—End of spoiler—

Bhansali makes some major missteps, including having Sameer repeatedly talk to a rumble of thunder that is supposed to be his father in heaven. (His mother in Italy, I appreciated on our rewatch, is played by Salman's real-life mother stepmother Helen.*) To have the thunder respond to Sameer once would be an ambiguous and mildly amusing joke; to have it happen a half-dozen times or more is just silly.

So I'm sorry to say that, while we still enjoyed HDDCS the second time around, its flaws—primarily in Bhansali's conception of the role of Sameer and in Salman's hyperkinetic and over-enthusiastic performance—were much more apparent. Still, what Bhansali does well, he does really well, as in "Dholi Taro Dhol Baaje":

A word should be said here in praise of Bhansali's collaborators Shabina Khan and Neeta Lulla (costumes), Saroj Khan, Natbar Maharana and Vaibhavi Merchant (choreography), and the great playback singers such as Kavita Krishnamurthy ("Nimbooda" and "Aankhon Ki Gustakhiyan"), Karsan Sagathia ("Nimbooda"), and Kumar Sanu ("Aankhon Ki Gustakhiyan"), among others.

More Bollywood Rewatch posts to follow.

Update 10 July 2011: The Bollywood Rewatch post on Vivah is now available.

Update 3 September 2013: For the third post in this series, see Bollywood Rewatch 3: Kandukondain Kandukondain.


* See FilmiGirl's comment below.


  1. Not to be pedantic but Helen is Salman's father's second wife, not Salman's mother. :)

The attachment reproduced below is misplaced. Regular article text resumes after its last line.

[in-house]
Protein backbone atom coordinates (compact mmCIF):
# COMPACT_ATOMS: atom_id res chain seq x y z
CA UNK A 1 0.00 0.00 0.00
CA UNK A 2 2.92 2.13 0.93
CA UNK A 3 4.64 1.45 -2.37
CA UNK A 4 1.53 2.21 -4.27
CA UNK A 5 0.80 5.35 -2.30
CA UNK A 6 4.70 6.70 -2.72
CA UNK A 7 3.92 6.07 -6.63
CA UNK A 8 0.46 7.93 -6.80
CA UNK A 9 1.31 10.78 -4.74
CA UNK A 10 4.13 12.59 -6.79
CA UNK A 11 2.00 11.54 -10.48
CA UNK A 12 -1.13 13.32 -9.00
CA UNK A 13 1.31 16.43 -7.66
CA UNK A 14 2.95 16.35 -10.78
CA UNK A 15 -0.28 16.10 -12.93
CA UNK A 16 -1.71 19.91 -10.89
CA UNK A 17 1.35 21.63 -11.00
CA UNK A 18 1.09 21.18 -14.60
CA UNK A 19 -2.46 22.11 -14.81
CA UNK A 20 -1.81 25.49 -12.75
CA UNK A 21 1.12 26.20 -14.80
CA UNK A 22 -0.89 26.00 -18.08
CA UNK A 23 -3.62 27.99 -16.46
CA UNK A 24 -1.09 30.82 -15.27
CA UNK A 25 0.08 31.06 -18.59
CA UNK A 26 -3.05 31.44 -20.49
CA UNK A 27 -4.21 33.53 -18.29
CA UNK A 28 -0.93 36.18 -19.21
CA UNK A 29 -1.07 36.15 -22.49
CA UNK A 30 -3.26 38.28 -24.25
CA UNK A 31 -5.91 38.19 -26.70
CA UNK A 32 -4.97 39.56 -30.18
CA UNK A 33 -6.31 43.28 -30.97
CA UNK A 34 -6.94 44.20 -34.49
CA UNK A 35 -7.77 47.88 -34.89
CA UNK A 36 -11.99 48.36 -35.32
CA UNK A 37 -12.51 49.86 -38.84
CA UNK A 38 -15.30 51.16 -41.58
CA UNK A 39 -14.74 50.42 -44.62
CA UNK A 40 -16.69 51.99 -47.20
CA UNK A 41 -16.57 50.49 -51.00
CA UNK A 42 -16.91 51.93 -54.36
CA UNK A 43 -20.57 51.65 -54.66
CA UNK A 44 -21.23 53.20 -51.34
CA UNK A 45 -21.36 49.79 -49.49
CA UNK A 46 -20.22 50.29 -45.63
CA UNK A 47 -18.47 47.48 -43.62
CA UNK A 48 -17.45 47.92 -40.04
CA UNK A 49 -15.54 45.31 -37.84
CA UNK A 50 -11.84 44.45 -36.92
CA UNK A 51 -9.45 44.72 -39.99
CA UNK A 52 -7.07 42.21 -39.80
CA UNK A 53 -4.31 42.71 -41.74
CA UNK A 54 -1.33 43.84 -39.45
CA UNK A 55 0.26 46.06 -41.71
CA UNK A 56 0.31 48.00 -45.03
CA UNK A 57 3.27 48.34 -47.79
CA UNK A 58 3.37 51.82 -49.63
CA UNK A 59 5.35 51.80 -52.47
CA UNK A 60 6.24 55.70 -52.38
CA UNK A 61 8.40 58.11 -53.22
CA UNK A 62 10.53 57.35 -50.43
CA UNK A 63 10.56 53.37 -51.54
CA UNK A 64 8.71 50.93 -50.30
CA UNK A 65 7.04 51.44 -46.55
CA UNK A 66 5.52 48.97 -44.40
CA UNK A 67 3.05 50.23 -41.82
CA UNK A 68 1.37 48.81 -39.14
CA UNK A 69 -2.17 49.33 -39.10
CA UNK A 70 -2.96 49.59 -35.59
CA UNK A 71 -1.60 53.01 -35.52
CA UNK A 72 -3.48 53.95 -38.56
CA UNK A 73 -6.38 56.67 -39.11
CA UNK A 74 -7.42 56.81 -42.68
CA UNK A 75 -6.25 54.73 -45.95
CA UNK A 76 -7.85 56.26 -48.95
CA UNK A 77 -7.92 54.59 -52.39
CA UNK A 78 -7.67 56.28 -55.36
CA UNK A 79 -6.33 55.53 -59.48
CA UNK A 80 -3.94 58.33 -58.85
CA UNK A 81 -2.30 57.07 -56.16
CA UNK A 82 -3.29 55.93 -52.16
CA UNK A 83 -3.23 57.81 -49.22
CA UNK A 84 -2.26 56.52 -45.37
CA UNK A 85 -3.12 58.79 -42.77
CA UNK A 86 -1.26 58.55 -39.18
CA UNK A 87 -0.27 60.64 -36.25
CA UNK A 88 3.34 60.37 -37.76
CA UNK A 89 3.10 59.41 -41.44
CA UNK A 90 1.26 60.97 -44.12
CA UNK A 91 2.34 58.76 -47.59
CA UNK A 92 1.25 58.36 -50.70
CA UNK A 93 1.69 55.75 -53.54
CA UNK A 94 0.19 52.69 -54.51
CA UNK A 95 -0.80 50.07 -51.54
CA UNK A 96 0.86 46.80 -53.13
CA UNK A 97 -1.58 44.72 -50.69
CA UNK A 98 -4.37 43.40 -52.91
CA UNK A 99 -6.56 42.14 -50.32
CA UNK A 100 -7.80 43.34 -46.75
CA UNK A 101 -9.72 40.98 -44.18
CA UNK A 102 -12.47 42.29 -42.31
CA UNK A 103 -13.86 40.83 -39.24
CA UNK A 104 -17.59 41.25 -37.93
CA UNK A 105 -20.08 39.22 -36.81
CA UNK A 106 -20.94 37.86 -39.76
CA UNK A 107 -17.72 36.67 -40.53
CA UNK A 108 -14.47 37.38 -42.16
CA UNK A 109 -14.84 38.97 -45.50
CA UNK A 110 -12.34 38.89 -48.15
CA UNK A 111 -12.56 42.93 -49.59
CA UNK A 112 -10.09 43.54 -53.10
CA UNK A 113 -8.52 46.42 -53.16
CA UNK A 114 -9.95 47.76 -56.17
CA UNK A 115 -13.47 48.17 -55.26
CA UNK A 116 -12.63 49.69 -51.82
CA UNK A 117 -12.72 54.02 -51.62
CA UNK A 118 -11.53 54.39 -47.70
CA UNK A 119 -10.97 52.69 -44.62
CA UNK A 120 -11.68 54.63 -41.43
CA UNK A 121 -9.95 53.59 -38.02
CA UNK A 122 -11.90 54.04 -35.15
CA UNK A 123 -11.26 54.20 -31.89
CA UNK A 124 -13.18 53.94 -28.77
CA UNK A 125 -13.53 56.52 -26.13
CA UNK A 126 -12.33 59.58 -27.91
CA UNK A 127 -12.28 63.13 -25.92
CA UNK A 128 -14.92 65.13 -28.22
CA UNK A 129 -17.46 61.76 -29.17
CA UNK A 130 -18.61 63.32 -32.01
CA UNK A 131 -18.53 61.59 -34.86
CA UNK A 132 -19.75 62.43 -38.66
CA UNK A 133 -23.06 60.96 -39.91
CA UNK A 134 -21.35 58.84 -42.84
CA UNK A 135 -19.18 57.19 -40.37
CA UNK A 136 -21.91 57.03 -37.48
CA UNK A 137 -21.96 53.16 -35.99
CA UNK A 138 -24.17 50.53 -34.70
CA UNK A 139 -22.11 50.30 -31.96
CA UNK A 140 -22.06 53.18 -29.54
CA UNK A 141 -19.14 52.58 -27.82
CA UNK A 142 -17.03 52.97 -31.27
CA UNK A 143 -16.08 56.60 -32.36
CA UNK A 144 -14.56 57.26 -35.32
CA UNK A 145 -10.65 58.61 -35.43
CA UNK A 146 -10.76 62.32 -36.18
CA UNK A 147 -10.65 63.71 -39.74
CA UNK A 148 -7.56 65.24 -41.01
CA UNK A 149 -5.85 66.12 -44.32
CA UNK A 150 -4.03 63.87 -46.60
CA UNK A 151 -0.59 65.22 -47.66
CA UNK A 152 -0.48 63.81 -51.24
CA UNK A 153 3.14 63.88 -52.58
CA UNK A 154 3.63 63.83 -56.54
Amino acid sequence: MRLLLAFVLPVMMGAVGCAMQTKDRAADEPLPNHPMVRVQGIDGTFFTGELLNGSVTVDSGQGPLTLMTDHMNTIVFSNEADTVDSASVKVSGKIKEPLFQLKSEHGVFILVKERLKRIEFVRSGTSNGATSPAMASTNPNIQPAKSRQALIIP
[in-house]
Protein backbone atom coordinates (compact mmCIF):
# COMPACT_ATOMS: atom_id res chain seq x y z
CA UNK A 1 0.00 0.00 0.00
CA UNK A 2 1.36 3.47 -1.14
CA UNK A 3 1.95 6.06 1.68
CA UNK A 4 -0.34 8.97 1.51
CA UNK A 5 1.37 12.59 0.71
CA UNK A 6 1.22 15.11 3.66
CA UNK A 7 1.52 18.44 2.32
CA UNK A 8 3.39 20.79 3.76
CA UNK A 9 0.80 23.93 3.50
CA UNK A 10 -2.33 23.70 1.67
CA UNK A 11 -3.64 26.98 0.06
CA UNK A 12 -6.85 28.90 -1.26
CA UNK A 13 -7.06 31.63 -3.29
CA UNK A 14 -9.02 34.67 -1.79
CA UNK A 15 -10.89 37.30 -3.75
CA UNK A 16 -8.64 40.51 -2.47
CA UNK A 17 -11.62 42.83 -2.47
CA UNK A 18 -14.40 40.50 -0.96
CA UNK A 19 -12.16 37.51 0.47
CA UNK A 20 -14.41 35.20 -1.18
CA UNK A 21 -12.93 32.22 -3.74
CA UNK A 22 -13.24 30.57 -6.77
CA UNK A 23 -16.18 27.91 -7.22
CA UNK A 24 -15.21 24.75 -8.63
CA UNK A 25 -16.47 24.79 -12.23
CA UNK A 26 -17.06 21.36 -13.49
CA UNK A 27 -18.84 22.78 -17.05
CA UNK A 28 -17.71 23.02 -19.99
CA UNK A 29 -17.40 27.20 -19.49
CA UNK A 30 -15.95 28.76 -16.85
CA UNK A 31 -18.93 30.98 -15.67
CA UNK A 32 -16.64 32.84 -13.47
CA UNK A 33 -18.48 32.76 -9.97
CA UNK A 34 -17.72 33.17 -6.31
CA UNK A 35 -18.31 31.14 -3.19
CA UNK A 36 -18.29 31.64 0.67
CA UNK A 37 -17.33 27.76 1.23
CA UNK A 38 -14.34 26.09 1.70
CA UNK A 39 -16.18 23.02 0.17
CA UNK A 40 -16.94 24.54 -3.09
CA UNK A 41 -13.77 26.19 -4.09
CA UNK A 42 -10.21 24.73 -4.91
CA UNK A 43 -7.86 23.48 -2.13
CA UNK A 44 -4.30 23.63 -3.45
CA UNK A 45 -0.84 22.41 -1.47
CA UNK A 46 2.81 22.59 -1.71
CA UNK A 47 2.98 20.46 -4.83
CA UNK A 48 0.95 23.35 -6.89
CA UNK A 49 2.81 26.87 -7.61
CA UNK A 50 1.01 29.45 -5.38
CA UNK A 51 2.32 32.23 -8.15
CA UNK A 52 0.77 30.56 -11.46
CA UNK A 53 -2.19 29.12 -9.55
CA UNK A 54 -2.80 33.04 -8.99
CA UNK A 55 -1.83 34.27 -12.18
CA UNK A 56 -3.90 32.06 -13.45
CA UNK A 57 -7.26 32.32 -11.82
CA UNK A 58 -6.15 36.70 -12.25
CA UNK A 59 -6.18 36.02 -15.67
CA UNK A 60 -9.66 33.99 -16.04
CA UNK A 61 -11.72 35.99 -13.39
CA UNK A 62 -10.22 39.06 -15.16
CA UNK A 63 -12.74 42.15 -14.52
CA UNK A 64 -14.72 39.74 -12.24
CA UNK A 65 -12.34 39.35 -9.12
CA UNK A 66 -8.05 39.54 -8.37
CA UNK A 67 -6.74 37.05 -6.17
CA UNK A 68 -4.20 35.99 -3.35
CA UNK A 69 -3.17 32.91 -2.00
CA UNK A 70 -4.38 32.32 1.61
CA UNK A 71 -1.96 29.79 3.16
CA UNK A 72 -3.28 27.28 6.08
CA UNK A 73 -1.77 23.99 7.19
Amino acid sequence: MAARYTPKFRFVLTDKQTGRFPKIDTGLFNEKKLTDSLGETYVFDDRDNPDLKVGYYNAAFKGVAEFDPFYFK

I totally agree with your take on Salman's character, although for me I really hated him on first watch and found him more appealing (if still really childish) on later watchings... perhaps because I knew Nandini wasn't going to end up with him in the end.

  2. Many thanks for the correction about Helen's relationship to Salman, Filmi Girl.

    Re: Sameer, in my memory of the film from our first viewing he was virtually absent from the second half, which probably made him more tolerable. So I was dismayed to discover on a second viewing that my memory had played me false: Sameer is all too prevalent in the second half. That's a major reason we were less impressed with the film the second time than we were on our first viewing.

    Thanks for your comment!

  3. I like this movie for the music, dance, cinematography, locales (Rajasthan), Ajay and Ash in that order. I must confess that the movie worked for me on a rewatch too ie I saw it again recently nearly after a decade. I think this is one of the best performances from Ajay.

    Good to read posts on bollywood on your blog again!

  4. Filmbuff, I agree with your list of HDDCS's many virtues. Sanjay Leela Bhansali movies are almost always gorgeous to look at (and listen to), and he integrates the songs into the story with great care: Nandini's playful and vivacious character, especially, is expressed so vividly through her dancing. This was also the first movie of Ajay's we ever saw, and I too think that it's one of his best performances (and most interesting characters).

    But it seems (as Bollyviewer once commented about Yash Chopra) that every Sanjay Leela Bhansali film has a fatal flaw. In HDDCS Salman and his conversations with the thunder were, for me, just too jarring. The tone of those scenes matches nothing else in the movie. And they're unnecessary: the second half would work better, I think, if all of the Salman scenes were cut, and Sameer's life were as unknown to us as it is to Vanraj and Nandini.

    So I'll continue to recommend HDDCS to friends, but after our rewatch I'll have to mentally slap a big Salman warning sticker on the cover.

    Thanks for your comment!

  5. Hi Pessimisissimo,
    And thanks, for this (still) enthusiastic rewatch! Thanks to you, I enjoyed plunging back into this Bhansali extravaganza. The flaws for me were apparent from the start (Salman...), save on miss Aishwarya's face. But she would make me see almost anything at the time. As a result now, I don't see anything with her.
    cheers, yves